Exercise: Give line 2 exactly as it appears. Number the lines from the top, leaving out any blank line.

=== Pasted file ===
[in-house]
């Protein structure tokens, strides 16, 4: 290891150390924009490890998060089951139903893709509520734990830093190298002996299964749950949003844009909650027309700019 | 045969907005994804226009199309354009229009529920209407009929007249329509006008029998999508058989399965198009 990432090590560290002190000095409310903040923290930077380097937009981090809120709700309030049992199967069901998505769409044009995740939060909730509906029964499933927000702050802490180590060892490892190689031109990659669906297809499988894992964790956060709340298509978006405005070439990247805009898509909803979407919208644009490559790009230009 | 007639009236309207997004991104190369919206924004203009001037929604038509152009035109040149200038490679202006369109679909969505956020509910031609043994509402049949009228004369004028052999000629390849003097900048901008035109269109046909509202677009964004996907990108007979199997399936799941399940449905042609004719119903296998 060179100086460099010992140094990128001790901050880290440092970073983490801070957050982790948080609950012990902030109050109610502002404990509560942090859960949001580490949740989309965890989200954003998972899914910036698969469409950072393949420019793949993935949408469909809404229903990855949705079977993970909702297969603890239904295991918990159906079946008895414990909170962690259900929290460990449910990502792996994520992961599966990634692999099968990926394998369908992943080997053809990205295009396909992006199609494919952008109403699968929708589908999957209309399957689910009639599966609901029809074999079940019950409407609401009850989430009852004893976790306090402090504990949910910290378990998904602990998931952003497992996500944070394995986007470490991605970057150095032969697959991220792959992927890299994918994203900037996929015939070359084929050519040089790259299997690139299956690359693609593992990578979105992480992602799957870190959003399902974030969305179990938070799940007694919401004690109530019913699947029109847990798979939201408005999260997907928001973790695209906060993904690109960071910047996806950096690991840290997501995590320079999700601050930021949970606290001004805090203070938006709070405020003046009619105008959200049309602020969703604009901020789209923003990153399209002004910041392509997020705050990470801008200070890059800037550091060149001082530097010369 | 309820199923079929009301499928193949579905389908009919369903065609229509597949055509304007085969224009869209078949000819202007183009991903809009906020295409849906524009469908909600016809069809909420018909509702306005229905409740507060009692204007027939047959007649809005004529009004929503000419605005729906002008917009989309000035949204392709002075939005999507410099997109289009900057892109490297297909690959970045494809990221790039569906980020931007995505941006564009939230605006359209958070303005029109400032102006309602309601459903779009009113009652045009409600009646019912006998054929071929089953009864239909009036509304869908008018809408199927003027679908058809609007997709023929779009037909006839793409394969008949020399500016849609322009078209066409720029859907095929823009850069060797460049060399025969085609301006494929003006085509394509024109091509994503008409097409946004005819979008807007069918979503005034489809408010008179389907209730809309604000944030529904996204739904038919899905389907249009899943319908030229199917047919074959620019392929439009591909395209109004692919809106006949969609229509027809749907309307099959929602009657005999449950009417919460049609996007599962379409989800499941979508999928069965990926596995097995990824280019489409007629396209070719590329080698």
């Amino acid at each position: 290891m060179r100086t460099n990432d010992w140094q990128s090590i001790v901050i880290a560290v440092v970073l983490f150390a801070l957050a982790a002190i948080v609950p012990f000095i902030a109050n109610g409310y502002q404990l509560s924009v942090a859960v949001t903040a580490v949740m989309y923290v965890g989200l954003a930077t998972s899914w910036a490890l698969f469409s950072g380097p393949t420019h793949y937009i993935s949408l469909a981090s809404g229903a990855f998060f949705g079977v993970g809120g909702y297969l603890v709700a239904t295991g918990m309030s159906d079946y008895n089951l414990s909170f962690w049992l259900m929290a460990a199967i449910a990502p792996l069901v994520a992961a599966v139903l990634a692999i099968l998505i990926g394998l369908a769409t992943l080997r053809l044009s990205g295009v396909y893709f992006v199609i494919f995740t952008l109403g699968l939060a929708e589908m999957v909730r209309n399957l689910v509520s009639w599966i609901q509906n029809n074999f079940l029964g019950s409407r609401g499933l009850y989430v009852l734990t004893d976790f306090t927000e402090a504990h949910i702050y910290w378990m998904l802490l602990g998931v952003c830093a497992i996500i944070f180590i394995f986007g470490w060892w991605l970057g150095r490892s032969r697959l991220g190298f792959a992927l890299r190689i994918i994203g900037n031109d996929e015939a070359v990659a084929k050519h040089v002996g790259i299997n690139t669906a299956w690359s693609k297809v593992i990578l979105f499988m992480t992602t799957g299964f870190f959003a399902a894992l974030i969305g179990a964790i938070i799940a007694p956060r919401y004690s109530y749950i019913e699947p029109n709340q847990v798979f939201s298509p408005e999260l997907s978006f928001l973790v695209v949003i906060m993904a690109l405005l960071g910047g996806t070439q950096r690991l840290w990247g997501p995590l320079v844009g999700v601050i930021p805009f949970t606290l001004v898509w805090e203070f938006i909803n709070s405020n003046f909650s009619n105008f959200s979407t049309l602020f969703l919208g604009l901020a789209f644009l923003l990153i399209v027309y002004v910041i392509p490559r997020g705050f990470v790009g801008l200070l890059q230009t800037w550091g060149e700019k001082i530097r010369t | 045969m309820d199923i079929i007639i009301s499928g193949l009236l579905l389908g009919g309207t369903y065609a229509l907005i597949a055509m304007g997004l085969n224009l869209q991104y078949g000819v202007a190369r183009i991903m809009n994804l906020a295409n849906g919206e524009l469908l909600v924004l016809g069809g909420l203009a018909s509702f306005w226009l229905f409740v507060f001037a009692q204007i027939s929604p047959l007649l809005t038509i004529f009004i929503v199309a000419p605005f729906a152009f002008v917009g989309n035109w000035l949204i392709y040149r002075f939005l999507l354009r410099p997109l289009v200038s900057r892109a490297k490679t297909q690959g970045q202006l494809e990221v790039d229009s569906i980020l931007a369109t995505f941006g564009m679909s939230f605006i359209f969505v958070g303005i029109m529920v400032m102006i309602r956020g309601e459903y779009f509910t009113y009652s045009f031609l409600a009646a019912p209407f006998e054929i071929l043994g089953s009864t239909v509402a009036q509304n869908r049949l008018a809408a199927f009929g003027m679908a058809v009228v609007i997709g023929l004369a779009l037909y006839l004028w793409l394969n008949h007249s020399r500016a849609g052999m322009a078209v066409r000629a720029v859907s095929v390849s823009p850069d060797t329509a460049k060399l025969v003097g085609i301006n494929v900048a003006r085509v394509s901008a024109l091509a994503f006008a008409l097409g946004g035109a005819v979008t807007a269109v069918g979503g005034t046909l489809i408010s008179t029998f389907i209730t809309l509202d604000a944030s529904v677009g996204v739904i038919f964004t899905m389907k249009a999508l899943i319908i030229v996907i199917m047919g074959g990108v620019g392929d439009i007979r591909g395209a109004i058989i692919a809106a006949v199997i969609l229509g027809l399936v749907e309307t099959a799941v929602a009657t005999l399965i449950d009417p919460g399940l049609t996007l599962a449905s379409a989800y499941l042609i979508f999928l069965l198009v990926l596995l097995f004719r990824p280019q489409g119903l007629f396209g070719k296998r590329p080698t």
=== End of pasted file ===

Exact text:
């Protein structure tokens, strides 16, 4: 290891150390924009490890998060089951139903893709509520734990830093190298002996299964749950949003844009909650027309700019 | 045969907005994804226009199309354009229009529920209407009929007249329509006008029998999508058989399965198009 990432090590560290002190000095409310903040923290930077380097937009981090809120709700309030049992199967069901998505769409044009995740939060909730509906029964499933927000702050802490180590060892490892190689031109990659669906297809499988894992964790956060709340298509978006405005070439990247805009898509909803979407919208644009490559790009230009 | 007639009236309207997004991104190369919206924004203009001037929604038509152009035109040149200038490679202006369109679909969505956020509910031609043994509402049949009228004369004028052999000629390849003097900048901008035109269109046909509202677009964004996907990108007979199997399936799941399940449905042609004719119903296998 060179100086460099010992140094990128001790901050880290440092970073983490801070957050982790948080609950012990902030109050109610502002404990509560942090859960949001580490949740989309965890989200954003998972899914910036698969469409950072393949420019793949993935949408469909809404229903990855949705079977993970909702297969603890239904295991918990159906079946008895414990909170962690259900929290460990449910990502792996994520992961599966990634692999099968990926394998369908992943080997053809990205295009396909992006199609494919952008109403699968929708589908999957209309399957689910009639599966609901029809074999079940019950409407609401009850989430009852004893976790306090402090504990949910910290378990998904602990998931952003497992996500944070394995986007470490991605970057150095032969697959991220792959992927890299994918994203900037996929015939070359084929050519040089790259299997690139299956690359693609593992990578979105992480992602799957870190959003399902974030969305179990938070799940007694919401004690109530019913699947029109847990798979939201408005999260997907928001973790695209906060993904690109960071910047996806950096690991840290997501995590320079999700601050930021949970606290001004805090203070938006709070405020003046009619105008959200049309602020969703604009901020789209923003990153399209002004910041392509997020705050990470801008200070890059800037550091060149001082530097010369 | 309820199923079929009301499928193949579905389908009919369903065609229509597949055509304007085969224009869209078949000819202007183009991903809009906020295409849906524009469908909600016809069809909420018909509702306005229905409740507060009692204007027939047959007649809005004529009004929503000419605005729906002008917009989309000035949204392709002075939005999507410099997109289009900057892109490297297909690959970045494809990221790039569906980020931007995505941006564009939230605006359209958070303005029109400032102006309602309601459903779009009113009652045009409600009646019912006998054929071929089953009864239909009036509304869908008018809408199927003027679908058809609007997709023929779009037909006839793409394969008949020399500016849609322009078209066409720029859907095929823009850069060797460049060399025969085609301006494929003006085509394509024109091509994503008409097409946004005819979008807007069918979503005034489809408010008179389907209730809309604000944030529904996204739904038919899905389907249009899943319908030229199917047919074959620019392929439009591909395209109004692919809106006949969609229509027809749907309307099959929602009657005999449950009417919460049609996007599962379409989800499941979508999928069965990926596995097995990824280019489409007629396209070719590329080698």